Let integer $n\geq 1$. I have obtained that for any field $k$, the matrix ring $M_n(k)$ is simple, i.e., $M_n(k)$ contains no nonzero proper two sided ideals. Now I want to prove that: for any ring $A$ (not necessarily commutative), the matrix ring $M_n(A)$ is simple if and only if $A$ is simple.

How to prove?


All ideals below are two-sided ideals. I also assume $A$ has a unit.

  • If $I$ is an ideal of $A$, then $J=M_n(I)$ is an ideal of $M_n(A)$.
    This is easy to prove from the definition of matrix addition and multiplication.

  • If $J$ is an ideal of $M_n(A)$, then $J=M_n(I)$ for some $I$ is an ideal of $A$.
    Take $I$ to be the set of all $a \in A$ such that there is $M\in J$ having $a$ in one entry. Then $I$ is an ideal of $A$ and $J=M_n(I)$ because you can pre- and post- multiply matrices in $J$ by elementary matrices $E_{ij}$ to move entries to any desired place. ($E_{ij}$ is the matrix will all zeros except for the entry $ij$ which is $1$.)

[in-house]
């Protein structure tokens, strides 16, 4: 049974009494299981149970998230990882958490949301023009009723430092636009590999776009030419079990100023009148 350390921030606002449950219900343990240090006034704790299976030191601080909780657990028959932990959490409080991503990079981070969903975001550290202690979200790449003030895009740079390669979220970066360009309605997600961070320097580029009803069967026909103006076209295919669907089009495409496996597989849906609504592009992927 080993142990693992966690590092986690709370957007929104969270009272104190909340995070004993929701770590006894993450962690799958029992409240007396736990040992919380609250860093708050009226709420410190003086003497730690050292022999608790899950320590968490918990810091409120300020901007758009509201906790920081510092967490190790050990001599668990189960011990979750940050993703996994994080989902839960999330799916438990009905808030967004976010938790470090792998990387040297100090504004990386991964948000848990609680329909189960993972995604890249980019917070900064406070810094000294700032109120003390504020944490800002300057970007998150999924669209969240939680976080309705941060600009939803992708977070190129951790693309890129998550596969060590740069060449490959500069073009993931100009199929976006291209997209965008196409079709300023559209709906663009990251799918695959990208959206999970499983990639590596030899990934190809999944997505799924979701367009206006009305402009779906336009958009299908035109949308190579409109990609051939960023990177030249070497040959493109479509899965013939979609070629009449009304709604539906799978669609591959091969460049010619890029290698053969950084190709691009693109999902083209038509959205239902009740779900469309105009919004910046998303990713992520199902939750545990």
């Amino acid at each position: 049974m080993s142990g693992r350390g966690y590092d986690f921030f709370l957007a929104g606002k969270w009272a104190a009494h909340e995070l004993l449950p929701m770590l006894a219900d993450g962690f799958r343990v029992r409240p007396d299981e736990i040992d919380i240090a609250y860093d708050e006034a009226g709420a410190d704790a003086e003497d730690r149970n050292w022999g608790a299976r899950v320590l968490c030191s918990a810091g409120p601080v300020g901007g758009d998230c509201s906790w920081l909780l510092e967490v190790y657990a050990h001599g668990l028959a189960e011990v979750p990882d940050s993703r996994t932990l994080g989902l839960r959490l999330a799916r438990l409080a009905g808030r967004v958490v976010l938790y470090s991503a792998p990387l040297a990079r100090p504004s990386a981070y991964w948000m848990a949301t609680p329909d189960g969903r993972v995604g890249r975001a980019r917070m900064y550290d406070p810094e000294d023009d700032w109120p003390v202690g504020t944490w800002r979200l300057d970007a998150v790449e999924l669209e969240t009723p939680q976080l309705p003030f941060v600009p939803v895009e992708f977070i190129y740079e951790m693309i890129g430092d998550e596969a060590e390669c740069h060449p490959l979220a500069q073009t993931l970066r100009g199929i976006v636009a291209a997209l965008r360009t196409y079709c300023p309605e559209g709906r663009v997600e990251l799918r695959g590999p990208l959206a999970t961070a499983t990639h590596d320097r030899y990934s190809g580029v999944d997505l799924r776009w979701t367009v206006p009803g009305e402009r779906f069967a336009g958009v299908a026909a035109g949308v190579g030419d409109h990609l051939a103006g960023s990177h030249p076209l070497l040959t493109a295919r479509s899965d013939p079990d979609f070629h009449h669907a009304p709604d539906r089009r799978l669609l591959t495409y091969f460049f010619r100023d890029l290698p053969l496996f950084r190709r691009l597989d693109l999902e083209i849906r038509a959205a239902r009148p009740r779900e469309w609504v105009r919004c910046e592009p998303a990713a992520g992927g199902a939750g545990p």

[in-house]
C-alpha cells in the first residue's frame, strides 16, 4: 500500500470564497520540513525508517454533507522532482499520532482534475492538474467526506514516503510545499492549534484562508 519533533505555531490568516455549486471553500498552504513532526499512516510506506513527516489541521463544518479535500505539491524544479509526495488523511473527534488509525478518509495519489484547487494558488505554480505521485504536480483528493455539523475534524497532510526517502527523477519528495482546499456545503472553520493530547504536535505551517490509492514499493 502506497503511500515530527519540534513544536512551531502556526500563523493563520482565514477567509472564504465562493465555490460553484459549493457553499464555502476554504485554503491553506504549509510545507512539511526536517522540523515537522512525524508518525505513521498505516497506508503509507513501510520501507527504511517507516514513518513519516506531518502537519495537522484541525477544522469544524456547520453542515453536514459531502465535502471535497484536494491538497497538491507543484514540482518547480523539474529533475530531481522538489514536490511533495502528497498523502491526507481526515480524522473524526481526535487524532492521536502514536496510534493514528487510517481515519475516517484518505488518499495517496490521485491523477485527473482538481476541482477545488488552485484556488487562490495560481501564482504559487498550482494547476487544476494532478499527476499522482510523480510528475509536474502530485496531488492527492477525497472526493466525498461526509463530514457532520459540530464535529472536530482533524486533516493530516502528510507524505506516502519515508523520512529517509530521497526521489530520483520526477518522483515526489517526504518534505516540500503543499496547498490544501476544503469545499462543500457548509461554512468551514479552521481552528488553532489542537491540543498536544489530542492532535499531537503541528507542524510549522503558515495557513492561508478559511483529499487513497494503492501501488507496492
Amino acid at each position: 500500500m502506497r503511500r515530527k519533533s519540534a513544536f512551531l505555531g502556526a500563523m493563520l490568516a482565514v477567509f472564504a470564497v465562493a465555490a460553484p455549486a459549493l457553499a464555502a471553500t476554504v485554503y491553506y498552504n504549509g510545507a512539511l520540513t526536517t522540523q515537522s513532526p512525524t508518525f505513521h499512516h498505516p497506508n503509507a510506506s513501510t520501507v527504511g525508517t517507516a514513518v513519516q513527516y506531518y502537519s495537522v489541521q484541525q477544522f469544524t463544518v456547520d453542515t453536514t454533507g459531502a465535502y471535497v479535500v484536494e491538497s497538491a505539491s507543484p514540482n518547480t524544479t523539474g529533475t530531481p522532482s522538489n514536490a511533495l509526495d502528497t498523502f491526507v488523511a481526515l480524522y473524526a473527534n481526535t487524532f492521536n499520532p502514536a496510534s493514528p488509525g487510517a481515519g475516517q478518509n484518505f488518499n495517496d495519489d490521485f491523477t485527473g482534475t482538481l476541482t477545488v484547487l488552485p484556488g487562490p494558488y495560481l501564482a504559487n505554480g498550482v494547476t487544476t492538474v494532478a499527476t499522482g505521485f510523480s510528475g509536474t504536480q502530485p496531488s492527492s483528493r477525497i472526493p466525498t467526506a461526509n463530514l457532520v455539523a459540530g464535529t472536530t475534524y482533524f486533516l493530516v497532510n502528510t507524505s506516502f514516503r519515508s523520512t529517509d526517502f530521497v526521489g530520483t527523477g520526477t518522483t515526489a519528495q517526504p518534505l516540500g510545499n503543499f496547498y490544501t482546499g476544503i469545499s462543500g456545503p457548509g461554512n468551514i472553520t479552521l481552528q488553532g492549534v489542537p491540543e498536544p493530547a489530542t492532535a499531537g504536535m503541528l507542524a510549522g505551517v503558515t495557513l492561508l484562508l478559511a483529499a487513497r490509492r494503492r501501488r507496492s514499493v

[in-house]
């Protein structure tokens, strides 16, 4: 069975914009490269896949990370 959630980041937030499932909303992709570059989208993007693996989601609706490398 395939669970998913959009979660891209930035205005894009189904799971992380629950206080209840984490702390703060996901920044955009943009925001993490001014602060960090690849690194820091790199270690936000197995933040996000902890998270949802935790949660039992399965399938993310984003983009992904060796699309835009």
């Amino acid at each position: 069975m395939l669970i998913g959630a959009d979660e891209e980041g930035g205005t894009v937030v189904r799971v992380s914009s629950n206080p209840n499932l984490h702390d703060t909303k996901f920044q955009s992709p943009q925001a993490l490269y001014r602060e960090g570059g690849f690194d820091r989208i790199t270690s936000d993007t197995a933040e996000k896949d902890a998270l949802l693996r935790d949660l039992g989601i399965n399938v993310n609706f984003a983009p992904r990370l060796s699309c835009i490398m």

• $\begingroup$ And what about the case, when $R$ is not unital? There are two-sided ideals not of the form $M_n(I)$. But is the following result: $R$ is simple iff $M_n(R)$ is simple valid? $\endgroup$ – Mikhail Goltvanitsa Dec 8 '17 at 20:00

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